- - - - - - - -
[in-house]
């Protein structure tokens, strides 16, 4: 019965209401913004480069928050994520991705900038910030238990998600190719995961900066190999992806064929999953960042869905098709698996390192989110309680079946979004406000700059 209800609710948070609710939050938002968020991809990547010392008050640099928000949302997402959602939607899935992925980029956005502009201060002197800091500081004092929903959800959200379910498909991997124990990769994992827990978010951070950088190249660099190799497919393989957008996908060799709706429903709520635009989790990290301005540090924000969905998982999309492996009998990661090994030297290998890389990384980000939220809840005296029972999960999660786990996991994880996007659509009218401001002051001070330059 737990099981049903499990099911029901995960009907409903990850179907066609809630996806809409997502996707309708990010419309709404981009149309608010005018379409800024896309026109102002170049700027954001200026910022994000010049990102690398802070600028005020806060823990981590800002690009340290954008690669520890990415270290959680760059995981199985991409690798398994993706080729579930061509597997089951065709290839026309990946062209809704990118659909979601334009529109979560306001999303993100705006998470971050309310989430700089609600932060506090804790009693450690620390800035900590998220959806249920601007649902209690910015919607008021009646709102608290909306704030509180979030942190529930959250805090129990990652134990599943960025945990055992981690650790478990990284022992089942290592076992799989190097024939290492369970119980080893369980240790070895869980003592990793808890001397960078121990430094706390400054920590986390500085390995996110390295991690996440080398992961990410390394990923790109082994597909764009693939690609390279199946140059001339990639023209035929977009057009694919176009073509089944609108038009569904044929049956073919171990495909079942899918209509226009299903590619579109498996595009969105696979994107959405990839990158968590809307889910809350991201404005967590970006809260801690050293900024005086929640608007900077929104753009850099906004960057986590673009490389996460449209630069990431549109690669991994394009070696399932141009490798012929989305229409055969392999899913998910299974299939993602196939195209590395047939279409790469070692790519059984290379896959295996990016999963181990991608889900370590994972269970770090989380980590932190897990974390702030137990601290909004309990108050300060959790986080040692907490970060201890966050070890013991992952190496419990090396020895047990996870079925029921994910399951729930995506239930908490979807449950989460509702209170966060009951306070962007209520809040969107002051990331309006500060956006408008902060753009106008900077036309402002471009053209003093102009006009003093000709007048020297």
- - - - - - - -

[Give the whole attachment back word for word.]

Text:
[in-house]
């Protein structure tokens, strides 16, 4: 019965209401913004480069928050994520991705900038910030238990998600190719995961900066190999992806064929999953960042869905098709698996390192989110309680079946979004406000700059 209800609710948070609710939050938002968020991809990547010392008050640099928000949302997402959602939607899935992925980029956005502009201060002197800091500081004092929903959800959200379910498909991997124990990769994992827990978010951070950088190249660099190799497919393989957008996908060799709706429903709520635009989790990290301005540090924000969905998982999309492996009998990661090994030297290998890389990384980000939220809840005296029972999960999660786990996991994880996007659509009218401001002051001070330059 737990099981049903499990099911029901995960009907409903990850179907066609809630996806809409997502996707309708990010419309709404981009149309608010005018379409800024896309026109102002170049700027954001200026910022994000010049990102690398802070600028005020806060823990981590800002690009340290954008690669520890990415270290959680760059995981199985991409690798398994993706080729579930061509597997089951065709290839026309990946062209809704990118659909979601334009529109979560306001999303993100705006998470971050309310989430700089609600932060506090804790009693450690620390800035900590998220959806249920601007649902209690910015919607008021009646709102608290909306704030509180979030942190529930959250805090129990990652134990599943960025945990055992981690650790478990990284022992089942290592076992799989190097024939290492369970119980080893369980240790070895869980003592990793808890001397960078121990430094706390400054920590986390500085390995996110390295991690996440080398992961990410390394990923790109082994597909764009693939690609390279199946140059001339990639023209035929977009057009694919176009073509089944609108038009569904044929049956073919171990495909079942899918209509226009299903590619579109498996595009969105696979994107959405990839990158968590809307889910809350991201404005967590970006809260801690050293900024005086929640608007900077929104753009850099906004960057986590673009490389996460449209630069990431549109690669991994394009070696399932141009490798012929989305229409055969392999899913998910299974299939993602196939195209590395047939279409790469070692790519059984290379896959295996990016999963181990991608889900370590994972269970770090989380980590932190897990974390702030137990601290909004309990108050300060959790986080040692907490970060201890966050070890013991992952190496419990090396020895047990996870079925029921994910399951729930995506239930908490979807449950989460509702209170966060009951306070962007209520809040969107002051990331309006500060956006408008902060753009106008900077036309402002471009053209003093102009006009003093000709007048020297």